By Mason Votes Correspondent Denise Baken
In the hours before the Health Care Reform debate, long lines snaked around the front and back of South Lakes High School. Support and ppposition forces huddled to strategize tactics in preparation of the Jim Moran- Howard Dean Town Hall on Health Care Reform.
The positions ran the gambit. Rhonda of Alexandria was in favor of reform. “Saving billions in prevention care rather than when paying when people get sick makes sense to me. And its more than just the care, when someone is sick, there are other costs to consider, like child care or missed work. This costs us too. I would rather pay for someone’s mammogram now than wait until they need cancer treatment later. I’m just asking logic”. Mac Cannon disagreed, “ We don’t need bigger government. This is too expensive. What we need is tort review. Our society is too litigious. Whether good idea or not, the economic situation precludes it for now.”
Moses McCall favored reform but wanted information. “I don’t understand all the options but a public option sounds good. The main reason we have problem is that Wall Street is influencing the rising cost of health care. We have the wrong incentives. A public options creates competition for better health care rather than more money for Wall Street.
Small business owners also disagreed on the issue. George and Cynthia Alexa felt that small business needed to know who would pay for the program if it passes. “Who will pay?” Cynthia asked. “Its my taxes. I have read some of the bill. But there are so many versions its hard to know what is really being offered. I don’t see how you can spend your way out of a recession.”
But Molly and Roy Ballard, new small business owners said, “ We just started our business and we can’t afford to offer health care as a benefit right now. We have a lawn care business and full-time employees who work very hard but have no health care. They have families. We are willing to pay a little extra for their right to care.”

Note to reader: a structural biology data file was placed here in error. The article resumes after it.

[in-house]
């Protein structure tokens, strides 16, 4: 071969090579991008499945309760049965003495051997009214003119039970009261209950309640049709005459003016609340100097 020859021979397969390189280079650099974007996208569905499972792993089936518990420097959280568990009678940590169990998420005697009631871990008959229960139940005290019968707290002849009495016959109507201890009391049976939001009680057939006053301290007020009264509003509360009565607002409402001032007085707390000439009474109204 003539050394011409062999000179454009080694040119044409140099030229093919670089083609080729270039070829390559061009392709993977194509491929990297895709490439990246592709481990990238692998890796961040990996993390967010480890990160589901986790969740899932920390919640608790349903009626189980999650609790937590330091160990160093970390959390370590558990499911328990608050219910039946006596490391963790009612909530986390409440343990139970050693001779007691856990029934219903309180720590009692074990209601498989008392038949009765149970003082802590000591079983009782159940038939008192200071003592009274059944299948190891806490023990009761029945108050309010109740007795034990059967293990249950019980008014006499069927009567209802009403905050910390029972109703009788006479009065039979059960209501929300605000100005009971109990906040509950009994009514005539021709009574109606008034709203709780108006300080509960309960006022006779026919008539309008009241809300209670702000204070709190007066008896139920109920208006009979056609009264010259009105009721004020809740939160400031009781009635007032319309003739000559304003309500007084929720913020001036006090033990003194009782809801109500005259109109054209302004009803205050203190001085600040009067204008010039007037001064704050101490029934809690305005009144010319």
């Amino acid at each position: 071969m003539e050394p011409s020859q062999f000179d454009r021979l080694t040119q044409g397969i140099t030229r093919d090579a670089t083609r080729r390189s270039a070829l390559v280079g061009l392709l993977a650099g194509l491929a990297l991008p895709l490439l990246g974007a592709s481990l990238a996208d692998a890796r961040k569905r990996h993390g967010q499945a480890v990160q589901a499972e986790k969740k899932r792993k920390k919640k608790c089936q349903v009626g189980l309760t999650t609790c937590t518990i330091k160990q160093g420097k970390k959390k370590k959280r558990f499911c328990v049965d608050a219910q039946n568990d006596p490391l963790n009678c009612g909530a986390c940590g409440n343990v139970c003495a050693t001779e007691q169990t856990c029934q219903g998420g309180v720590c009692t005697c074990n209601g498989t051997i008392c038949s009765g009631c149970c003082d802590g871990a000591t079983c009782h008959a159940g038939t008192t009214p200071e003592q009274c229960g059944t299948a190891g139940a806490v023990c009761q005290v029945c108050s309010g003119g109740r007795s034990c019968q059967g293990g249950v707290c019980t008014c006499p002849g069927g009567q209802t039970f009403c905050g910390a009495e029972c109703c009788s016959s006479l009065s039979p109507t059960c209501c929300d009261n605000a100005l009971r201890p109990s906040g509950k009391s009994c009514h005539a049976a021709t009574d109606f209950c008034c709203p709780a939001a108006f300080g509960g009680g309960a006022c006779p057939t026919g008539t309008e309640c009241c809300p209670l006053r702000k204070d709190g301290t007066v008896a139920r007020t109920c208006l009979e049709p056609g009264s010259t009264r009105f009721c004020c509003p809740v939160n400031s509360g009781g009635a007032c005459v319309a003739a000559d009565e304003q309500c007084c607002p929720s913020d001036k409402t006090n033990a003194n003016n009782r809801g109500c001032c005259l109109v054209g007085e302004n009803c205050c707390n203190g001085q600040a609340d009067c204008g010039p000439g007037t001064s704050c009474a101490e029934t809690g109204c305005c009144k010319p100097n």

Moran said he scheduled the Town Hall to provide his constituents with answers questions to their questions on the Health Care bill. Dean, former governor of Vermont, is also a practicing physician. A former presidential candidate, Dean ran on a platform that emphasized Health Care reform.
Initially only open to District 8 residents, news of the Town Hall apparently moved quickly. Some participants lined up as early as three in the afternoon. By the 7 PM start time, more than 2500 attendees filled Wendell G. Byrd Gymnasium. Chants of “Health care now” were met with responses of “Just say no.” The audience was diverse representing people of a variety of races, backgrounds, dress and age.
Moran and Dean entered to a cacophony of boos and cheers. Cheers of “What do we want? Health care!” “When do we want it? Now!” were countered by “Leave us alone”, “We can’t afford it“ and “Keep your hands off my health care.”
The two hour session opened with a prayer and the pledge of allegiance and closed with both Dean and Moran expressing appreciation for the lively debate
Moran addressed 11 “myths” associated with the bill offering text from the bill to counter.
When Dean was introduced, Randall Terry, a known opponent of health care reform, shouted down the former governor of Vermont.Terry was escorted out of the gymnasium but held an impromptu press conference outside to ensure his opinion on the public option and health care reform in general was heard. Howard Dean spoke briefly and then took questions from the audience. A lively exchange resulted. By the evening’s end, questions from constituents who opposed, those who supported and the undecided were asked.